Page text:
I am thrilled to be able to finally drink minimally processed, unhomogenized cow milk that is produced within twenty-five miles of my home.
While I love Ohio Family Farms organic whole milk, and think it beats other, national brands of organic milk (like Horizon) hands down, the first sip of Snowville Creamery’s unhomogenized whole milk blew me away. It was like nothing I had ever tasted before–clean and pure in flavor, and fresh as fresh could be. It is processed minimally the same day as the milk comes from the pastured cows, right on the farm. It is pasteurized–it is illegal to sell raw milk in Ohio, but instead of being ultrapasteurized at a very high temperature for a shorter period of time, it is pasteurized at a lower temperature for a very slightly longer time. This results in an amazing flavor difference that is beyond compare.
And–get this–these pastured cows are not raised with rBGH–and the milk is cheaper than either Ohio Family Farms milk, Horizon or Organic Valley. In fact, the price is meant to be comparable to mass-produced non-organic milk in price–and it comes quite close. And the quality is miles ahead of all of the other fluid milk products I have ever had, organic or conventional.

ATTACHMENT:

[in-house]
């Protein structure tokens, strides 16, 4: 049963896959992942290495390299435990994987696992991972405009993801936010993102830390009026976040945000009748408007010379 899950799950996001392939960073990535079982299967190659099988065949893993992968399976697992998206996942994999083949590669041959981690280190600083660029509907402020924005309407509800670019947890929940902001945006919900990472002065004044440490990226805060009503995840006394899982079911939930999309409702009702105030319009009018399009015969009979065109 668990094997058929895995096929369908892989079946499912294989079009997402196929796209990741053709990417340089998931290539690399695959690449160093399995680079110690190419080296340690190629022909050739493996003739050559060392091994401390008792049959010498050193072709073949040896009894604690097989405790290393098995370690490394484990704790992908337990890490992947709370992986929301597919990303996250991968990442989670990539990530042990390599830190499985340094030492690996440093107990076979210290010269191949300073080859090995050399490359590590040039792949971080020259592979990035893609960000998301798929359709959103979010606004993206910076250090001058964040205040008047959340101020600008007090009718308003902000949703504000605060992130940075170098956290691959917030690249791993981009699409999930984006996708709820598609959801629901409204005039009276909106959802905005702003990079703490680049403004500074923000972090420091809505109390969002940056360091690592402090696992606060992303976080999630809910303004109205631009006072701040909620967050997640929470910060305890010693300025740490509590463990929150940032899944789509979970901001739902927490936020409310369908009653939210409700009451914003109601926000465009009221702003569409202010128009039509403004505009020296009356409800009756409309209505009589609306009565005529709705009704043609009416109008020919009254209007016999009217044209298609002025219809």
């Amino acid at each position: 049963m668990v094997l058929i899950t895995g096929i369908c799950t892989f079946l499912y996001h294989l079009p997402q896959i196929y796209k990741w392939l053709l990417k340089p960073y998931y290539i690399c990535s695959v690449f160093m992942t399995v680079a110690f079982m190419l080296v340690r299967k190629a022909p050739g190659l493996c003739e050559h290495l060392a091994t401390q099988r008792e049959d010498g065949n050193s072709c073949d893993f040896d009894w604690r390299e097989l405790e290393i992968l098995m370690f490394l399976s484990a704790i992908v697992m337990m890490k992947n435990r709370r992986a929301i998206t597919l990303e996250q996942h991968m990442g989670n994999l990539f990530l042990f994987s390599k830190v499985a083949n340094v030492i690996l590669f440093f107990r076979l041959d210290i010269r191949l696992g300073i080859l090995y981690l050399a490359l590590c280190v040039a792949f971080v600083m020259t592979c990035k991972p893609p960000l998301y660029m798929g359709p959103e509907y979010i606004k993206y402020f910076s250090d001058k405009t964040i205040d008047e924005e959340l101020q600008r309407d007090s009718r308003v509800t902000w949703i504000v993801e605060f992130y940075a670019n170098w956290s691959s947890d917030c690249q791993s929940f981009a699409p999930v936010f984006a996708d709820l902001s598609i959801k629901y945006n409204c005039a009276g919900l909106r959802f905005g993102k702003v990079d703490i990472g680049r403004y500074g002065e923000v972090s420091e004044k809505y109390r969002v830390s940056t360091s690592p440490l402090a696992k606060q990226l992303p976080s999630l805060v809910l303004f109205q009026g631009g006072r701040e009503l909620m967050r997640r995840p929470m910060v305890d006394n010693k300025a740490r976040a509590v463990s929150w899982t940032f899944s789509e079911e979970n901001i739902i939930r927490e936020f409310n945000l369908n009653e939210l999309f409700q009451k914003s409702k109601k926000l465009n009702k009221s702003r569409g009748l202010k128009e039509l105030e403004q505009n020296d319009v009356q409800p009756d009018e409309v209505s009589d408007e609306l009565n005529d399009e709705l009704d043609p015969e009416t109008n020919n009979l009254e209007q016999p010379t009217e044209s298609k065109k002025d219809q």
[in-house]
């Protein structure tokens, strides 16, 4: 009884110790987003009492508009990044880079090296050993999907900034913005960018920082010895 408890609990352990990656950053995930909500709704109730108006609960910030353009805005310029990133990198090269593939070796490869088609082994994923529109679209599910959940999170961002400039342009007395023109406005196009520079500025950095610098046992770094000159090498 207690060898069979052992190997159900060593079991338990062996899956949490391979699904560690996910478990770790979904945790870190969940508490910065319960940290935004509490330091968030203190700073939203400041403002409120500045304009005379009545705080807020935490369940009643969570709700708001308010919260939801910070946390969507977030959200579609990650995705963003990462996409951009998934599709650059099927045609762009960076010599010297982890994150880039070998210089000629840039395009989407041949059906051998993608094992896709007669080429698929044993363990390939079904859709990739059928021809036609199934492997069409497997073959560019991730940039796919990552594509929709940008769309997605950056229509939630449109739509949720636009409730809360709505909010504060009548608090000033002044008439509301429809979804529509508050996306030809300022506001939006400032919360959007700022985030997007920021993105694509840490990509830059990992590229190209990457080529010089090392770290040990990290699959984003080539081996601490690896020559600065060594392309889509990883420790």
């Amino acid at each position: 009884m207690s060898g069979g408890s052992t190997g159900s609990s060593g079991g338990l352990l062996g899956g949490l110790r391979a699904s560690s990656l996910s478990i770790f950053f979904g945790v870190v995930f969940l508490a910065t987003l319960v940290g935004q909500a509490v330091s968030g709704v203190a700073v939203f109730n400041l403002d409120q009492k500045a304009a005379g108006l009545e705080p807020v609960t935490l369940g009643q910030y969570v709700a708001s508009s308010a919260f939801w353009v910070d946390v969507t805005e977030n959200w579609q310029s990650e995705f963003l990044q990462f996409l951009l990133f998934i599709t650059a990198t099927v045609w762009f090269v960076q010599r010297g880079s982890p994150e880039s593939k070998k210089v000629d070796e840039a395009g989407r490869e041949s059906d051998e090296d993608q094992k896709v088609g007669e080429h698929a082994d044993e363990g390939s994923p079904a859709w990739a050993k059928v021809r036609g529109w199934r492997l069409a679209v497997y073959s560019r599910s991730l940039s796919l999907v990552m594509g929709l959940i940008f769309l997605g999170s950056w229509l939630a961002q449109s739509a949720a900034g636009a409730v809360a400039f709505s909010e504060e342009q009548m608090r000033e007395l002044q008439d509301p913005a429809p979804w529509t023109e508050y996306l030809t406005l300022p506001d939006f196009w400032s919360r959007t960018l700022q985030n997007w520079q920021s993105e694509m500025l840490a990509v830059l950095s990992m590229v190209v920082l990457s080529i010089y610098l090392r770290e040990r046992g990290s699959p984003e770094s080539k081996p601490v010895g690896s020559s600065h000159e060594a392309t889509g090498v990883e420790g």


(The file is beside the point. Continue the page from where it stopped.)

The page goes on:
So, uh, let me see–I can get a better product that tastes fresher and which supports our local rural economy–and save money?
Oh, good lord, please sign me up for that!
I believe I have just become a convert of the “Dairy Evangelist,” Warren Taylor, the outspoken and passionate owner of Snowville Creamery. (I have note here–his daughter is one of Morganna’s best friends here in Athens–but really–I’d like this milk regardless of who had anything to do with producing it.)
Look for an in-depth post in the very near future including an interview with Warren and Victoria Taylor, as well as the farmers who raise the dairy cows. Hopefully, I can also get to visit the farm and processing facility so I can take photos of the operation, so that readers can get a really great glimpse of what it is like to be a small food producer in rural Appalachia.
Until then, let me just say give a big thank you to Warren and Victoria for bringing their dream of a local dairy to fruition, because I, for one, am going to spread the word. You guys rocked my world and I am going to do my best to get everyone I know to try your milk, and taste the difference a truly local dairy can make.
And I have to say–I am really looking forward to trying the butter I hear is in the works from Snowville Creamery. I hope that there might be some in time for the holiday baking season.
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